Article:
EQUITY PRACTICE-ABATEMENT AND REVIVAl,.
'When a suit in equity, which seeks, with other reHef, the recovery of real estate, abates in consequence of the death of a complainant, whose
CURRELL 'V. VILLARS.
interest in the real estate devolves upon other persons, the proper method of reinstating the suit is by a supplemental bill, or bm in the nature of a supplemental bill, and not by a bill of revivor.
WILLS-EFFECT AS CONVEYANCE-FOREIGN PROBATE-TENNESSEE CODE ..
SAME-CONTENTS OF CERTIFICATE OF PROBATE.
C. F. Vance, for complainants. W. M. Randolph & Sons, for respondents. TAF'l.', Circuit Judge. This is an action in equity for relief, part of which is the recovery of real estate situated in Memphis. Andrew Currell, one of the complainants, has died since the bringing of the bill, and the cause now comes on, upon a bill in the nature of a bill of revivor, to revive the cause in the name of the executor and trustee under the will of Andrew Currell. Section 955, Rev. St. U. S., provides as follows:
"When either of the parties, whether plaintiff or petitioner, or defendant, in any suit in any court of the United States, dies before final judgment, the .executor or administrator of such deceased party may,' in case the cause of action survives by law, prosecute or defend any such suit to final judgment. The defendant shall answer accordingly, and the court shall hear and determine the cause, and render judgment for or against the executor or administrator as the case may require. And if such executor or administrator, having been duly served with a scire facias from the office of the clerk of the court where the suit is depending, twenty days beforehand, neglects or refuses to become party to the suit, the court may render judgment against the estate of the deceased party, in the same manner as if the executor or administrator had voluntarily made hImself a party. The executor or administrator who becomes a party as aforesaid shall, upon motion to the court, be entitled to a continuance of the suit until the next term of said court."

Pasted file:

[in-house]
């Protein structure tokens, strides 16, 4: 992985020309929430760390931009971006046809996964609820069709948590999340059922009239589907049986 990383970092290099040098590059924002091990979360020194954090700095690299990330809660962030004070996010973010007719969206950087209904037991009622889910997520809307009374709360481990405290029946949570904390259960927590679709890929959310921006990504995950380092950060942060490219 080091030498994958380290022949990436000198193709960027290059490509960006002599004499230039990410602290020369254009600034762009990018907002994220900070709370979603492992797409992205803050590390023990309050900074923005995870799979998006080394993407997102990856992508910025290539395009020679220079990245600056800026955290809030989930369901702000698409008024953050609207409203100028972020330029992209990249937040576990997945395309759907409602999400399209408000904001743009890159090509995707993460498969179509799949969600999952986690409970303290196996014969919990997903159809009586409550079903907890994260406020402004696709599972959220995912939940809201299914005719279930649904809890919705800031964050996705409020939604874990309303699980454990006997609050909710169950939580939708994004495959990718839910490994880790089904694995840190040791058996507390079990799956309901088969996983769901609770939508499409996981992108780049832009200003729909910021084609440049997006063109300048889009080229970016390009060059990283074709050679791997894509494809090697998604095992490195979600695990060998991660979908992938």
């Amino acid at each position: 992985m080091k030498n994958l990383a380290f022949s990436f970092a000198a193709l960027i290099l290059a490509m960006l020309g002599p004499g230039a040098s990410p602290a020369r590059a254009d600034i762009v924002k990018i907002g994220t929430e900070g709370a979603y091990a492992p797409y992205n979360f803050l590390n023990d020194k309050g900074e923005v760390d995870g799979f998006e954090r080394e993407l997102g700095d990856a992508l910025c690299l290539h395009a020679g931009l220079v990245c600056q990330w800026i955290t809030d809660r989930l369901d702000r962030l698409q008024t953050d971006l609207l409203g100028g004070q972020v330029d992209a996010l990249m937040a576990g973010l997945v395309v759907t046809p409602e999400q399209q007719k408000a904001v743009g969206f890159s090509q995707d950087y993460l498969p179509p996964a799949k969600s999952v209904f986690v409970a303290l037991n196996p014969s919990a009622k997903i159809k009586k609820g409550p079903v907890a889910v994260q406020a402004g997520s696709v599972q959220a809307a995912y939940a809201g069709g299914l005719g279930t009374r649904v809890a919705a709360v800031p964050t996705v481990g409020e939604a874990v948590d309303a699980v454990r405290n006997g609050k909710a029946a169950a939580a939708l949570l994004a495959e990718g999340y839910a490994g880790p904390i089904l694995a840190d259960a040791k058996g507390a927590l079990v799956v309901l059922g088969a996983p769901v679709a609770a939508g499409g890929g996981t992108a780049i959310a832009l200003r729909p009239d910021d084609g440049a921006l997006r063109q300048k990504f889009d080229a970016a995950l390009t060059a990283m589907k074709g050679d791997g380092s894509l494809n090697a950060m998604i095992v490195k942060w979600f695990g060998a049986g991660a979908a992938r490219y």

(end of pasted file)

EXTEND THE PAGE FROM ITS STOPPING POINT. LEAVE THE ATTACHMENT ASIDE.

It is in reliance upon this statute that counsel for the complainants presses the bill for the revivor. A certified copy of the proceedings, in which the will of Andrew Currell was probated in Ireland, has been filed, and this bill of revivor is brought in the name of William Gihon, trustee and executor thereunder; the other executor, John Workman, named in the will, having rethe office of executor and trustee. Objection is made to granting the revivor, on the ground that the will is not properly certified as a foreign will, and, secondly, on the ground that the will was not so proved in the court where it was probated in Ireland as to pass real estate under the law of Tennessee. A preliminary objection not made by counsel addresses itself to the court, and that is whether this cause can be revived at aP